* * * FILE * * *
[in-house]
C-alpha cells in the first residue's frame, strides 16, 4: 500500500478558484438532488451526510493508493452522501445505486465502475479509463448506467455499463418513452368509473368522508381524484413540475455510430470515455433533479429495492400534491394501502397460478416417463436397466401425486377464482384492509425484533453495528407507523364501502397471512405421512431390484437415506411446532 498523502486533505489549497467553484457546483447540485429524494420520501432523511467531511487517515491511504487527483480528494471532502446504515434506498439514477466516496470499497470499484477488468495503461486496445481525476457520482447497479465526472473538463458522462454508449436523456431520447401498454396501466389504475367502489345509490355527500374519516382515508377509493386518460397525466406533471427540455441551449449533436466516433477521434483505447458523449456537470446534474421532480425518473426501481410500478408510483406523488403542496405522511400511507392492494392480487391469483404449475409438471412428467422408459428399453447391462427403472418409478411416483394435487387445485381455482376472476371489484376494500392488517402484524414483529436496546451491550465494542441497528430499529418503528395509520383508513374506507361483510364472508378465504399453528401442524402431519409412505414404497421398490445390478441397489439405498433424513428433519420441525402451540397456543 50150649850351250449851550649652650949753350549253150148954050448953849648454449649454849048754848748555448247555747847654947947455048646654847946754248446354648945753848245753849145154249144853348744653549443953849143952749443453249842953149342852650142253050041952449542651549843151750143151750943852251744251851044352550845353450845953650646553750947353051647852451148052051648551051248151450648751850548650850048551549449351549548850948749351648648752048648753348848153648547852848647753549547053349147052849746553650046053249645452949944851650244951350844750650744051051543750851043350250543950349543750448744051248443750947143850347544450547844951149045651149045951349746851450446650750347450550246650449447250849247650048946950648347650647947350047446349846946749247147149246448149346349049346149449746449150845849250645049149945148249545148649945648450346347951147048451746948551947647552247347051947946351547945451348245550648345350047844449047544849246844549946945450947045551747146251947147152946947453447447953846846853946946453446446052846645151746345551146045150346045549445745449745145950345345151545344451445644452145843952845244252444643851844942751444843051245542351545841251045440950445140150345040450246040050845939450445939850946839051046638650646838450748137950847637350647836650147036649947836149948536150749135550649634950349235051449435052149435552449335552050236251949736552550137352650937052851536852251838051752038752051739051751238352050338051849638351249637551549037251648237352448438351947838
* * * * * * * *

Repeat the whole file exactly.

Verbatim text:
[in-house]
C-alpha cells in the first residue's frame, strides 16, 4: 500500500478558484438532488451526510493508493452522501445505486465502475479509463448506467455499463418513452368509473368522508381524484413540475455510430470515455433533479429495492400534491394501502397460478416417463436397466401425486377464482384492509425484533453495528407507523364501502397471512405421512431390484437415506411446532 498523502486533505489549497467553484457546483447540485429524494420520501432523511467531511487517515491511504487527483480528494471532502446504515434506498439514477466516496470499497470499484477488468495503461486496445481525476457520482447497479465526472473538463458522462454508449436523456431520447401498454396501466389504475367502489345509490355527500374519516382515508377509493386518460397525466406533471427540455441551449449533436466516433477521434483505447458523449456537470446534474421532480425518473426501481410500478408510483406523488403542496405522511400511507392492494392480487391469483404449475409438471412428467422408459428399453447391462427403472418409478411416483394435487387445485381455482376472476371489484376494500392488517402484524414483529436496546451491550465494542441497528430499529418503528395509520383508513374506507361483510364472508378465504399453528401442524402431519409412505414404497421398490445390478441397489439405498433424513428433519420441525402451540397456543 50150649850351250449851550649652650949753350549253150148954050448953849648454449649454849048754848748555448247555747847654947947455048646654847946754248446354648945753848245753849145154249144853348744653549443953849143952749443453249842953149342852650142253050041952449542651549843151750143151750943852251744251851044352550845353450845953650646553750947353051647852451148052051648551051248151450648751850548650850048551549449351549548850948749351648648752048648753348848153648547852848647753549547053349147052849746553650046053249645452949944851650244951350844750650744051051543750851043350250543950349543750448744051248443750947143850347544450547844951149045651149045951349746851450446650750347450550246650449447250849247650048946950648347650647947350047446349846946749247147149246448149346349049346149449746449150845849250645049149945148249545148649945648450346347951147048451746948551947647552247347051947946351547945451348245550648345350047844449047544849246844549946945450947045551747146251947147152946947453447447953846846853946946453446446052846645151746345551146045150346045549445745449745145950345345151545344451445644452145843952845244252444643851844942751444843051245542351545841251045440950445140150345040450246040050845939450445939850946839051046638650646838450748137950847637350647836650147036649947836149948536150749135550649634950349235051449435052149435552449335552050236251949736552550137352650937052851536852251838051752038752051739051751238352050338051849638351249637551549037251648237352448438351947838